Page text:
Advertisement

Study: Trans fat bans appear to lower rates of heart attack, stroke

Researchers at the Yale School of Medicine report fewer cardiovascular-related hospitalizations in communities that enact bans of trans fats in foods.

By HealthDay News
In cities that have restricted or banned trans fats from being included in foods, the number of cardiovascular condition-related hospitalizations dropped by about six percent within three years of regulations being enacted, researchers at Yale School of Medicine report. Photo by Thinglass/Shutterstock
In cities that have restricted or banned trans fats from being included in foods, the number of cardiovascular condition-related hospitalizations dropped by about six percent within three years of regulations being enacted, researchers at Yale School of Medicine report. Photo by Thinglass/Shutterstock

WEDNESDAY, April 12, 2017 -- Could the contents of your cupcake affect your heart attack risk?

It seems so, according to a new study that found lower rates of heart attack and stroke in communities that restrict trans fats in foods.

Advertisement

Trans fats, which are found in products such as baked goods, chips, crackers and fried foods, have been linked to an increased risk of heart disease. In response, some U.S. cities have implemented policies to reduce trans fats in restaurant food.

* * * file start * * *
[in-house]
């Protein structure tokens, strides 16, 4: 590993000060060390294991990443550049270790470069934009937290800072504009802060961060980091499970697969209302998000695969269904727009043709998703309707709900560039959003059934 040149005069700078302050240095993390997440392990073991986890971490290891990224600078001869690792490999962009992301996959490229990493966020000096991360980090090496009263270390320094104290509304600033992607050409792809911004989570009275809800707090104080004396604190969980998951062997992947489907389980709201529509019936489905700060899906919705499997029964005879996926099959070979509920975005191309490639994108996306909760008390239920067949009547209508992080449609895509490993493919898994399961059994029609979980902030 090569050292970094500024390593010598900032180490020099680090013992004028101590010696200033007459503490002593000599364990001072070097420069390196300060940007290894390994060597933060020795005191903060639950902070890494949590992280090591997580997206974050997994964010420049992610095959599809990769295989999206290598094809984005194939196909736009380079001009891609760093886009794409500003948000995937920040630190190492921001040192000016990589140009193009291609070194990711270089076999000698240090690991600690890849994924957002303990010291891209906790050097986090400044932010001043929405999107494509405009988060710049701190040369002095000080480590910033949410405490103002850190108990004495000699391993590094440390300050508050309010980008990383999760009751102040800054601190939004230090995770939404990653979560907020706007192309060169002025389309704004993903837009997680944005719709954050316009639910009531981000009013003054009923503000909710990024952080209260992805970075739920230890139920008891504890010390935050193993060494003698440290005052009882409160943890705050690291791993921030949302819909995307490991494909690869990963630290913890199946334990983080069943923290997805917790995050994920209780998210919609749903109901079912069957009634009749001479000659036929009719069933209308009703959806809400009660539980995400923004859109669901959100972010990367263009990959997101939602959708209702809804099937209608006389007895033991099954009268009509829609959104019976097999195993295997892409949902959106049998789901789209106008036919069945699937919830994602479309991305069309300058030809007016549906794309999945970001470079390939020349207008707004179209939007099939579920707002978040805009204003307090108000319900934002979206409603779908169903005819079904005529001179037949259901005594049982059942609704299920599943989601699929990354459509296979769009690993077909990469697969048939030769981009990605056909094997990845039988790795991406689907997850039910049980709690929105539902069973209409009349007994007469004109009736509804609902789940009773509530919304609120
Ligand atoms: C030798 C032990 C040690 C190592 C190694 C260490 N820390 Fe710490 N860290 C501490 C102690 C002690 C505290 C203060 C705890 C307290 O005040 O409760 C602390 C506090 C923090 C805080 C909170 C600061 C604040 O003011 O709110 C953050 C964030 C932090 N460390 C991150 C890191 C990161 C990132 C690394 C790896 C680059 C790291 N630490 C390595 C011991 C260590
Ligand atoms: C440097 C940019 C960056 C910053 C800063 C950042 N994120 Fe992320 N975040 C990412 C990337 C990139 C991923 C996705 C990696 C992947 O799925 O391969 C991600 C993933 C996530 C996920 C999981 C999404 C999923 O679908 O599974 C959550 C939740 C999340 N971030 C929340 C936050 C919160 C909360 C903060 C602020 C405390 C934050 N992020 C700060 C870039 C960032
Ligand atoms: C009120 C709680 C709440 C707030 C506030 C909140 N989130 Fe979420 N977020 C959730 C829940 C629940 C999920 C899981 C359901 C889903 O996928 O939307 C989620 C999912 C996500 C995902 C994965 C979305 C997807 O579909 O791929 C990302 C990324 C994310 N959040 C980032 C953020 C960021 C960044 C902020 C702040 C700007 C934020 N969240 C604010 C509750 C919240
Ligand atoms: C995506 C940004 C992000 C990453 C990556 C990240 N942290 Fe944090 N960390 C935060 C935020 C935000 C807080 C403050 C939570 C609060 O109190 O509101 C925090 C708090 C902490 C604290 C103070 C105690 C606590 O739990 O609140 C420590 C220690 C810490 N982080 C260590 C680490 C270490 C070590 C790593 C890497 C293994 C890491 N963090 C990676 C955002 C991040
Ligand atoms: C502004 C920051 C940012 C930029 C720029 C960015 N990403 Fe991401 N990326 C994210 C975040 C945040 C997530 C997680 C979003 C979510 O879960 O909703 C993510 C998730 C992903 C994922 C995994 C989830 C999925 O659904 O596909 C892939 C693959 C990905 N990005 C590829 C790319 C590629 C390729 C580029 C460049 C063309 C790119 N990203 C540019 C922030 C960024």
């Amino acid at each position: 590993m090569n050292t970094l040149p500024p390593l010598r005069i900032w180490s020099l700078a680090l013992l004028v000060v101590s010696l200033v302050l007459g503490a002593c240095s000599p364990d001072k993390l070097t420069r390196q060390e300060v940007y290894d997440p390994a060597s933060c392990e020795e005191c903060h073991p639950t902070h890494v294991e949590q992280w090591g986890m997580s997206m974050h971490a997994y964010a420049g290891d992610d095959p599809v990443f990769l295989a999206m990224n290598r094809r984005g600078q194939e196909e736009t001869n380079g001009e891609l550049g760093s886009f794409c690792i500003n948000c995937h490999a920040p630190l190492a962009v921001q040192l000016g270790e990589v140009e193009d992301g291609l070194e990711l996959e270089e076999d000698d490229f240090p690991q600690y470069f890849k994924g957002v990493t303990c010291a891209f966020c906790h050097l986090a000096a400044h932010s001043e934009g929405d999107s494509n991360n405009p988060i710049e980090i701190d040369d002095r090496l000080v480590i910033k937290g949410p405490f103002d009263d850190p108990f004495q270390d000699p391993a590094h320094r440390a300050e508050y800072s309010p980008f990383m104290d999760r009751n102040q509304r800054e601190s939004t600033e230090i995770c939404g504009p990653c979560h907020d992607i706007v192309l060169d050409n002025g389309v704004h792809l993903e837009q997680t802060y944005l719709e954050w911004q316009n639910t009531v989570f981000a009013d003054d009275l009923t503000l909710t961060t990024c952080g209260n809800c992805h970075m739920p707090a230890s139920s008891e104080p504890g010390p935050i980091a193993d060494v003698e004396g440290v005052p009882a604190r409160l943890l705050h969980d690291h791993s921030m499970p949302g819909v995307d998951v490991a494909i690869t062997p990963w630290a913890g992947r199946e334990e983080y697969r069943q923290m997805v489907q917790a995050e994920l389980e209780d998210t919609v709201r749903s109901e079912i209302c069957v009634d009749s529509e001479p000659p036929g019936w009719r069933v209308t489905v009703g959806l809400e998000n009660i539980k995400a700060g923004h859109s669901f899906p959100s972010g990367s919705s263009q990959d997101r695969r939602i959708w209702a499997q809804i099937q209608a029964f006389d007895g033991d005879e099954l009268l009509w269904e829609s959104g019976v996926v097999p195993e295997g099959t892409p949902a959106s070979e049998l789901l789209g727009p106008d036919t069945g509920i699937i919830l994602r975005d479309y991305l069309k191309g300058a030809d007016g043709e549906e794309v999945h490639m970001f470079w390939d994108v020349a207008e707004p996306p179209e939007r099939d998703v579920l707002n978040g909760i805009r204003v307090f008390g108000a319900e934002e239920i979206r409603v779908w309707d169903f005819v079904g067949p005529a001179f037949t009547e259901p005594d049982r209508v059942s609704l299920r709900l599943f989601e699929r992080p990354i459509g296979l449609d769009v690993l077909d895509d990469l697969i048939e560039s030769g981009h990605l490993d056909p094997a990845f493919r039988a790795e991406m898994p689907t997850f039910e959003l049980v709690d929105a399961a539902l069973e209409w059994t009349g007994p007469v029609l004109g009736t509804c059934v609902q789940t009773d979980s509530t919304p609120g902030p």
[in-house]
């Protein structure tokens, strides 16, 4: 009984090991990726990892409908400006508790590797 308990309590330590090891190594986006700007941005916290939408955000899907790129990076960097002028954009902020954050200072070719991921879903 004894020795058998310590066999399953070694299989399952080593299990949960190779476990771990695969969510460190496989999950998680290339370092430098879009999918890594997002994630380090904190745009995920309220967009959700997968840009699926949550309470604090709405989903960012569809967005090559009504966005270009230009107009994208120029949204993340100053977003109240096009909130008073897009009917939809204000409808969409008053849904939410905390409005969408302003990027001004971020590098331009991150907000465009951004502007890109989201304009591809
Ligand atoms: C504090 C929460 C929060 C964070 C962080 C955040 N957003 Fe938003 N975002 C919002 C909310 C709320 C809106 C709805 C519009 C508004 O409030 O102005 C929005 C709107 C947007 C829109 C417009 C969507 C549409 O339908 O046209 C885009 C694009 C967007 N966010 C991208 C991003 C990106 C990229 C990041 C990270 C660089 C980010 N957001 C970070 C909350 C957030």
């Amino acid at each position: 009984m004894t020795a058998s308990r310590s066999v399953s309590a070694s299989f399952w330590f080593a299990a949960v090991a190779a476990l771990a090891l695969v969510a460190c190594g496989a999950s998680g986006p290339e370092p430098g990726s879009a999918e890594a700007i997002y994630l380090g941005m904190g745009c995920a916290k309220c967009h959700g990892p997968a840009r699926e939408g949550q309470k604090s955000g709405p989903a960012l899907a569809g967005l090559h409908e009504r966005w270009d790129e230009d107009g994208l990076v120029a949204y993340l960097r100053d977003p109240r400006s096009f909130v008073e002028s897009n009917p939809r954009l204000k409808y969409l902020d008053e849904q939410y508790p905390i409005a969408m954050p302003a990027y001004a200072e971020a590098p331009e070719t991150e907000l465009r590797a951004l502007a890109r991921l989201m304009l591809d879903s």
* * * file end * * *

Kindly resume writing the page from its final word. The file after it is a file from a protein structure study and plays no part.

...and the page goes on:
"Our study highlights the power of public policy to impact the cardiovascular health of a population. Trans fats are deleterious for cardiovascular health, and minimizing or eliminating them from the diet can substantially reduce rates of heart attack and stroke," said study author Dr. Eric Brandt. He's a clinical fellow in cardiovascular medicine at the Yale School of Medicine.

RELATED Low-carb diets may be more effective than low-fat diets

The researchers compared 2002-13 data from New York counties with and without restrictions on trans fats.

The study found a 6 percent decline in hospitalizations for heart attack and stroke in areas with trans fat restrictions compared to those without within three years of implementing no trans fat policies.

"It is a pretty substantial decline," Brandt said.

Advertisement

Although the study found a link between trans fat restrictions and a lower heart attack and stroke risk, it's important to note that the study wasn't designed to prove a direct cause-and-effect link.

In 2018, a U.S. Food and Drug Administration ban on partially hydrogenated oil in foods will nearly eliminate dietary trans fats nationwide.

The study findings suggest that the FDA's move to restrict trans fats in all foods will have widespread benefits, according to Brandt.

RELATED Research reveals role of sugar industry in heart disease studies

"Even though some companies have reduced the amount of trans fat in food, current FDA labeling guidelines allow up to 0.49 grams of trans fat per serving to be labeled as 0 grams, leaving consumers to scour labels for hidden trans fats, usually labeled as partially hydrogenated oils," Brandt explained in a Yale news release.

"With the upcoming FDA regulation, people need not be so vigilant. A nationwide trans fat ban is a win for the millions of people at risk for cardiovascular disease," he said.

The study was published April 12 in the journal JAMA Cardiology.

More information

The American Heart Association urges you to know your fats.

Copyright © 2017 HealthDay. All rights reserved.

Advertisement

Latest Headlines

Advertisement
Advertisement

Follow Us

Advertisement